Undoubtedly, the subject of insomnia is bound to come up at some point while one is in nursing school. It may be covered in psych class. It may even come up when reading about the nervous system while studying anatomy and physiology. Classmates may just proclaim they're experiencing many nights where they find themselves unable to sleep, unable to relax even.
Insomnia by itself is not a medical condition. It is a symptom caused by a myriad of possible diseases or disorders. When an individual experiences inability to fall asleep or wakes up during the night and is unable to return to a restful slumber they are experiencing insomnia.
It only makes sense that insomnia will intrude upon a person's sleep pattern when that person is experiencing high levels of stress. Stress, as well as anxiety are major causes of insomnia. Any nursing student can attest to the fact that nursing school equates to exorbitant levels of stress and anxiety.
Other factors induce episodes of insomnia. Sleeping in the same room with an individual who suffers from sleep apnea can cause disruptions for the unaffected partner. Seasonal changes, such as those causing hay fever, may awaken one during the night rendering them uncomfortable enough to fall back asleep. Everyday concerns might make it hard to fall asleep, or to get back to sleep after awakening.
Most nursing students lead lives more complicated than the role of nursing student defines them as. Many are parents, many work, and some have both familial and work obligations on top of the need to study for endless hours for that fluids and elctrolytes exam. Whatever the obligations, it all piles up and can lead to many a restless night.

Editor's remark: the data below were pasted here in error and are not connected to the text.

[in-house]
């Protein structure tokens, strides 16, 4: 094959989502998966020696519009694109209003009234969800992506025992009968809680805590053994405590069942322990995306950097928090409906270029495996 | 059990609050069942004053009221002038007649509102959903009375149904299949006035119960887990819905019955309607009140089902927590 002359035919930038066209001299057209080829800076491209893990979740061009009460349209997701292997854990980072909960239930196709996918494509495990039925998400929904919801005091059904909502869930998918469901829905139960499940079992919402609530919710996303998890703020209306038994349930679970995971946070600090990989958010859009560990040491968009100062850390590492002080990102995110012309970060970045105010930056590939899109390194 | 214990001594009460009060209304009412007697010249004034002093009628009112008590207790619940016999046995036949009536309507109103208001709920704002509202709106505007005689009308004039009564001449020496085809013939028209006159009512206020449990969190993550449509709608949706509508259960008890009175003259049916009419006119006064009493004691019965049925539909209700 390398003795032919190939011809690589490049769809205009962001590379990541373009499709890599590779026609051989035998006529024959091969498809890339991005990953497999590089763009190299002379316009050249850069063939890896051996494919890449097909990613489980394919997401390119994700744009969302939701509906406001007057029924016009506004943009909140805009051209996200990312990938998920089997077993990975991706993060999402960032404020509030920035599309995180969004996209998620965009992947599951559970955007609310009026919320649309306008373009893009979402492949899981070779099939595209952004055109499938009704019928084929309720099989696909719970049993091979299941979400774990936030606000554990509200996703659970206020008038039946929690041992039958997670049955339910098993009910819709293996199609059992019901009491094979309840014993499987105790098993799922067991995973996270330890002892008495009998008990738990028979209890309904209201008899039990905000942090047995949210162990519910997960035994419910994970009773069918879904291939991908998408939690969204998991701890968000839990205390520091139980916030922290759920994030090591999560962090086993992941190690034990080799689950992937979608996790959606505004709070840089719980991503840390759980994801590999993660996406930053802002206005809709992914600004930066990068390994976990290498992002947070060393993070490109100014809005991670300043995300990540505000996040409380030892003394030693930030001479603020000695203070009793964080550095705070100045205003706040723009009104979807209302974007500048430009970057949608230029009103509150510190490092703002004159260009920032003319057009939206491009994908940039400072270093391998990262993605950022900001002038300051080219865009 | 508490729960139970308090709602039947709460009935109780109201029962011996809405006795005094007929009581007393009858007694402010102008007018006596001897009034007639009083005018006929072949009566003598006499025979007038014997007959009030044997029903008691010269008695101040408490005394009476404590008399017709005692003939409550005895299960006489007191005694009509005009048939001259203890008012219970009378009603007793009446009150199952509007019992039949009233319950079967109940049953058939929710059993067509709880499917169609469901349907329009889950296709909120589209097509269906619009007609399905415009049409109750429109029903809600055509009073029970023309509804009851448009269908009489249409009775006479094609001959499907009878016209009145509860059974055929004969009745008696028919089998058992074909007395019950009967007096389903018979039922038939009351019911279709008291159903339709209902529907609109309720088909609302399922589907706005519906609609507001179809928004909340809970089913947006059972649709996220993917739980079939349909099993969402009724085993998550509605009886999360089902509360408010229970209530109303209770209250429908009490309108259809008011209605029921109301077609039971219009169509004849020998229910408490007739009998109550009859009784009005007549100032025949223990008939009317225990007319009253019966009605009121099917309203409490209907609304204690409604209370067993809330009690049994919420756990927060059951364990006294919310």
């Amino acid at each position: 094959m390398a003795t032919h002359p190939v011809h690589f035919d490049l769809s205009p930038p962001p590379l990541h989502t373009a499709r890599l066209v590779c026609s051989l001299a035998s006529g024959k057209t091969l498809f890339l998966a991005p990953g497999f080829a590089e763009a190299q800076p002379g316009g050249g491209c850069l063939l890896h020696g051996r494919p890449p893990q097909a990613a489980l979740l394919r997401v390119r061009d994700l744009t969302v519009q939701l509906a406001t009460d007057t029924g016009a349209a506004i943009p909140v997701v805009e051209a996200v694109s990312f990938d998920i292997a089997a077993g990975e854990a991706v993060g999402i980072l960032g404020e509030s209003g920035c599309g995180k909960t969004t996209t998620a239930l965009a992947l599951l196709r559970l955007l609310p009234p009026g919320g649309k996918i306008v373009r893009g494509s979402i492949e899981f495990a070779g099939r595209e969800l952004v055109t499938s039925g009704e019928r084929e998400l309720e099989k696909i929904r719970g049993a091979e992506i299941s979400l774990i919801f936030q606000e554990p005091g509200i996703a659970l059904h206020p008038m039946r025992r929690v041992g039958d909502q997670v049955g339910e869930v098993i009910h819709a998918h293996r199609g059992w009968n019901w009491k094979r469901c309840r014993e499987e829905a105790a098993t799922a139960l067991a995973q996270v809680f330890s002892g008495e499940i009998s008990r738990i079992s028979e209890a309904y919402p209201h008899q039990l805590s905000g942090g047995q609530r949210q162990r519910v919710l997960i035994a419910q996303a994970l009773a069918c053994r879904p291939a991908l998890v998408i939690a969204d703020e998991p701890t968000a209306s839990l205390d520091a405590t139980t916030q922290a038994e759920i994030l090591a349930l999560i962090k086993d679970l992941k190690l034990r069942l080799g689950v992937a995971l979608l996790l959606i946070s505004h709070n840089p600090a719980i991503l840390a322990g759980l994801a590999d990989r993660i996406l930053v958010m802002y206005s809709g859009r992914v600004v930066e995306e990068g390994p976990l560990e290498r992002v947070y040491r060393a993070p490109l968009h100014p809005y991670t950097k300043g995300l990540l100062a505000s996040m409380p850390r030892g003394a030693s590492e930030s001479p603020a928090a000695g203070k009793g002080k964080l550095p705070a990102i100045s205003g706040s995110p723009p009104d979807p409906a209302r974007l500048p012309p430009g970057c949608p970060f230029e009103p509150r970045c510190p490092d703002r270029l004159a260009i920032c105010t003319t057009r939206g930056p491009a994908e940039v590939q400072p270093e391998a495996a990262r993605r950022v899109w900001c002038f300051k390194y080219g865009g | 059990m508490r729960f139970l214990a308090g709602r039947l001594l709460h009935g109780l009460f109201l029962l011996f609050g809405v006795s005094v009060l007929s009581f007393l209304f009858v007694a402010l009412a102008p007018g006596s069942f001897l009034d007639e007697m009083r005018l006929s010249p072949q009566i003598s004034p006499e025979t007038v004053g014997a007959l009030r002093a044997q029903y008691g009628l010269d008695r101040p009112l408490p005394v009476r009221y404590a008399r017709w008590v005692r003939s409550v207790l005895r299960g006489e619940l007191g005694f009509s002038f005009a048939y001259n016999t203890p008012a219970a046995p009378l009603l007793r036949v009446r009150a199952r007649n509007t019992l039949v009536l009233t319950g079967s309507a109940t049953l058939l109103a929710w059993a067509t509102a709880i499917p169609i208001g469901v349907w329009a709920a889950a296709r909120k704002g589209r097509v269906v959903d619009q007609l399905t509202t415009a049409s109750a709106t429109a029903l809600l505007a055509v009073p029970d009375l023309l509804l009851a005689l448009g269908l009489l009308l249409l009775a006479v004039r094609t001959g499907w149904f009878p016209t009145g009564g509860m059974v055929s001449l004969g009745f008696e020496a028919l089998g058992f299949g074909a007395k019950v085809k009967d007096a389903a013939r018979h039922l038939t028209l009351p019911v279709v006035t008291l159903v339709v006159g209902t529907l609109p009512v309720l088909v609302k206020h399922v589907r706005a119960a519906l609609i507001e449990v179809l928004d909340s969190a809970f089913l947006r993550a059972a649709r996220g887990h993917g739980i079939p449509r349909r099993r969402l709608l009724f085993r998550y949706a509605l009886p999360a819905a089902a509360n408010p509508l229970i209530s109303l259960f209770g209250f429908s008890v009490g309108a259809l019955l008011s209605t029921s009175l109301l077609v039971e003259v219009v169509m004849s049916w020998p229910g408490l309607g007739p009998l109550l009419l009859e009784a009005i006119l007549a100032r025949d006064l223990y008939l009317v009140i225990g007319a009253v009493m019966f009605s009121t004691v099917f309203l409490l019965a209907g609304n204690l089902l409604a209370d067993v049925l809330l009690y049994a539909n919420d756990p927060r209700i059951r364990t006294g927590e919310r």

I do not work outside of the home; however, plentiful responsibilites within beckon my name. I am the nursing student who sleeps with Darth Vader, aka Big B, the man with sleep apnea. If you've ever heard a CPAP machine you understand where I'm coming from. I also occasionally awaken because of allergy symptoms. There are many nights I have trouble falling asleep because a million and one thoughts are racing through my mind.
Just last night I awakened in the wee hours of the morning and those very thoughts inhibited my return to dreamland. In fact, that episode of insomnia is the catalyst for this post.
My episodes of insomnia are mainly anxiety related, if you hadn't figured that out by now. Big B asked me the other day why I don't ask to be put on something like Ambien. It's a good question. I do take diphenhydramine periodically.
The other night I woke up hot, and sweaty. It occured to me that it might be night sweats. For a woman my age that right there is enough to cause anxiety. It very well could be I am perimenopausal. Just skimming through information on perimenopause I see that I am riddled with a lot of the classic signs and symptoms.
Just wonderful. If nothing else that will keep me up at night. I guess I have plenty to talk to the OBGYN I'm seeing on the 15th about.